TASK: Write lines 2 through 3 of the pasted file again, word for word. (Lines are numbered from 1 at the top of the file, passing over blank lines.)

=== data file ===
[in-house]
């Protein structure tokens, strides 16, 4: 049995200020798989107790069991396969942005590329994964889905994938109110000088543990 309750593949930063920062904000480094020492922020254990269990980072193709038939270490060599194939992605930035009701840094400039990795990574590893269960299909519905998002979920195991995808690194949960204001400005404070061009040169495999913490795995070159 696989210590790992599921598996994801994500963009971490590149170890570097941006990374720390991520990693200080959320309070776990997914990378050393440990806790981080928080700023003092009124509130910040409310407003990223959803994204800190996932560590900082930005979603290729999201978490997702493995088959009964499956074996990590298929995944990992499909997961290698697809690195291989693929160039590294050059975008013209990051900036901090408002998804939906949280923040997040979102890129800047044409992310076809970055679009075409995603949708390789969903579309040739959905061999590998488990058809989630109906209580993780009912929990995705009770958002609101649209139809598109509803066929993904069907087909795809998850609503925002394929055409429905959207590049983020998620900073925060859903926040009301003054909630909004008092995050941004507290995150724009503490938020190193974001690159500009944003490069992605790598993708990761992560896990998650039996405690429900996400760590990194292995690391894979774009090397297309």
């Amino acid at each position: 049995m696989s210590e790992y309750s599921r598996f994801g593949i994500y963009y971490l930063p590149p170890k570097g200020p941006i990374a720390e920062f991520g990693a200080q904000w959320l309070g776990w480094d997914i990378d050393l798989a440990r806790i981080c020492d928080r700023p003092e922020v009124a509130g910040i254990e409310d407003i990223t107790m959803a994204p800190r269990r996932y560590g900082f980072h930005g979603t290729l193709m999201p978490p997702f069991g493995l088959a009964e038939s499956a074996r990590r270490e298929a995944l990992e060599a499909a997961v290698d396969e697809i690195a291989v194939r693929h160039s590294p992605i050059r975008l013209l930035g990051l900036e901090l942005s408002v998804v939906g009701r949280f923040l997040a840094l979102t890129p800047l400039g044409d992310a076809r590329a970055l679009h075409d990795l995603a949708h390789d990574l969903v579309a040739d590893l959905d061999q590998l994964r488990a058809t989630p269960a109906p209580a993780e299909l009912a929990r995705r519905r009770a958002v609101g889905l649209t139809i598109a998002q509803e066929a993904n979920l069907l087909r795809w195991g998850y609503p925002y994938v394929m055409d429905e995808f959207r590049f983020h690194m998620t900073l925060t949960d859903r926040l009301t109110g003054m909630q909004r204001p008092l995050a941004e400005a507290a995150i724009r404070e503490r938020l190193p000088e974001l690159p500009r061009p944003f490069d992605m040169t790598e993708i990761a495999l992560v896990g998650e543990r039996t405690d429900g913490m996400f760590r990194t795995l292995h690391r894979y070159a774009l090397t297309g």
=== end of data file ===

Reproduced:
């Protein structure tokens, strides 16, 4: 049995200020798989107790069991396969942005590329994964889905994938109110000088543990 309750593949930063920062904000480094020492922020254990269990980072193709038939270490060599194939992605930035009701840094400039990795990574590893269960299909519905998002979920195991995808690194949960204001400005404070061009040169495999913490795995070159 696989210590790992599921598996994801994500963009971490590149170890570097941006990374720390991520990693200080959320309070776990997914990378050393440990806790981080928080700023003092009124509130910040409310407003990223959803994204800190996932560590900082930005979603290729999201978490997702493995088959009964499956074996990590298929995944990992499909997961290698697809690195291989693929160039590294050059975008013209990051900036901090408002998804939906949280923040997040979102890129800047044409992310076809970055679009075409995603949708390789969903579309040739959905061999590998488990058809989630109906209580993780009912929990995705009770958002609101649209139809598109509803066929993904069907087909795809998850609503925002394929055409429905959207590049983020998620900073925060859903926040009301003054909630909004008092995050941004507290995150724009503490938020190193974001690159500009944003490069992605790598993708990761992560896990998650039996405690429900996400760590990194292995690391894979774009090397297309």
């Amino acid at each position: 049995m696989s210590e790992y309750s599921r598996f994801g593949i994500y963009y971490l930063p590149p170890k570097g200020p941006i990374a720390e920062f991520g990693a200080q904000w959320l309070g776990w480094d997914i990378d050393l798989a440990r806790i981080c020492d928080r700023p003092e922020v009124a509130g910040i254990e409310d407003i990223t107790m959803a994204p800190r269990r996932y560590g900082f980072h930005g979603t290729l193709m999201p978490p997702f069991g493995l088959a009964e038939s499956a074996r990590r270490e298929a995944l990992e060599a499909a997961v290698d396969e697809i690195a291989v194939r693929h160039s590294p992605i050059r975008l013209l930035g990051l900036e901090l942005s408002v998804v939906g009701r949280f923040l997040a840094l979102t890129p800047l400039g044409d992310a076809r590329a970055l679009h075409d990795l995603a949708h390789d990574l969903v579309a040739d590893l959905d061999q590998l994964r488990a058809t989630p269960a109906p209580a993780e299909l009912a929990r995705r519905r009770a958002v609101g889905l649209t139809i598109a998002q509803e066929a993904n979920l069907l087909r795809w195991g998850y609503p925002y994938v394929m055409d429905e995808f959207r590049f983020h690194m998620t900073l925060t949960d859903r926040l009301t109110g003054m909630q909004r204001p008092l995050a941004e400005a507290a995150i724009r404070e503490r938020l190193p000088e974001l690159p500009r061009p944003f490069d992605m040169t790598e993708i990761a495999l992560v896990g998650e543990r039996t405690d429900g913490m996400f760590r990194t795995l292995h690391r894979y070159a774009l090397t297309g």